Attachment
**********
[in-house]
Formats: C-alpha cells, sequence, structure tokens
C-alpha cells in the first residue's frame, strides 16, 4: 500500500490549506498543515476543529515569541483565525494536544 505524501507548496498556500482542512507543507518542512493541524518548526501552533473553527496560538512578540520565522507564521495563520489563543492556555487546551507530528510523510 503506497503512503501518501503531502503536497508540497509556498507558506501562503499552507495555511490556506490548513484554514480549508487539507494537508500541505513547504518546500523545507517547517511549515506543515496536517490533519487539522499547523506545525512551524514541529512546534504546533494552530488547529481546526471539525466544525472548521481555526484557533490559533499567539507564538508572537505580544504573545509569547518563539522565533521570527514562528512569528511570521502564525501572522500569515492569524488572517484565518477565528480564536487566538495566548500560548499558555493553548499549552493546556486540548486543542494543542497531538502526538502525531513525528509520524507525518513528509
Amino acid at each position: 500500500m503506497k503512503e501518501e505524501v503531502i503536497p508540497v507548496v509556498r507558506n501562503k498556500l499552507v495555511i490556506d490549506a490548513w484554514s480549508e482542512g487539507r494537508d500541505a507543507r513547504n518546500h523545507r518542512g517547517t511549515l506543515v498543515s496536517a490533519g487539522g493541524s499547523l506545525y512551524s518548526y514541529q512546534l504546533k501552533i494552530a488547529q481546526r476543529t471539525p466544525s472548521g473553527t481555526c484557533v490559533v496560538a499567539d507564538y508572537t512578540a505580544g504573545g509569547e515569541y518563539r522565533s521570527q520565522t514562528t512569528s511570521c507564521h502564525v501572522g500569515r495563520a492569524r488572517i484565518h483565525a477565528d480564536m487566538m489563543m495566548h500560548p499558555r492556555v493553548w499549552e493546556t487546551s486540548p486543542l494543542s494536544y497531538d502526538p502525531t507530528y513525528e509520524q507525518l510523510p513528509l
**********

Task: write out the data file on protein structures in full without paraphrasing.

[in-house]
Formats: C-alpha cells, sequence, structure tokens
C-alpha cells in the first residue's frame, strides 16, 4: 500500500490549506498543515476543529515569541483565525494536544 505524501507548496498556500482542512507543507518542512493541524518548526501552533473553527496560538512578540520565522507564521495563520489563543492556555487546551507530528510523510 503506497503512503501518501503531502503536497508540497509556498507558506501562503499552507495555511490556506490548513484554514480549508487539507494537508500541505513547504518546500523545507517547517511549515506543515496536517490533519487539522499547523506545525512551524514541529512546534504546533494552530488547529481546526471539525466544525472548521481555526484557533490559533499567539507564538508572537505580544504573545509569547518563539522565533521570527514562528512569528511570521502564525501572522500569515492569524488572517484565518477565528480564536487566538495566548500560548499558555493553548499549552493546556486540548486543542494543542497531538502526538502525531513525528509520524507525518513528509
Amino acid at each position: 500500500m503506497k503512503e501518501e505524501v503531502i503536497p508540497v507548496v509556498r507558506n501562503k498556500l499552507v495555511i490556506d490549506a490548513w484554514s480549508e482542512g487539507r494537508d500541505a507543507r513547504n518546500h523545507r518542512g517547517t511549515l506543515v498543515s496536517a490533519g487539522g493541524s499547523l506545525y512551524s518548526y514541529q512546534l504546533k501552533i494552530a488547529q481546526r476543529t471539525p466544525s472548521g473553527t481555526c484557533v490559533v496560538a499567539d507564538y508572537t512578540a505580544g504573545g509569547e515569541y518563539r522565533s521570527q520565522t514562528t512569528s511570521c507564521h502564525v501572522g500569515r495563520a492569524r488572517i484565518h483565525a477565528d480564536m487566538m489563543m495566548h500560548p499558555r492556555v493553548w499549552e493546556t487546551s486540548p486543542l494543542s494536544y497531538d502526538p502525531t507530528y513525528e509520524q507525518l510523510p513528509l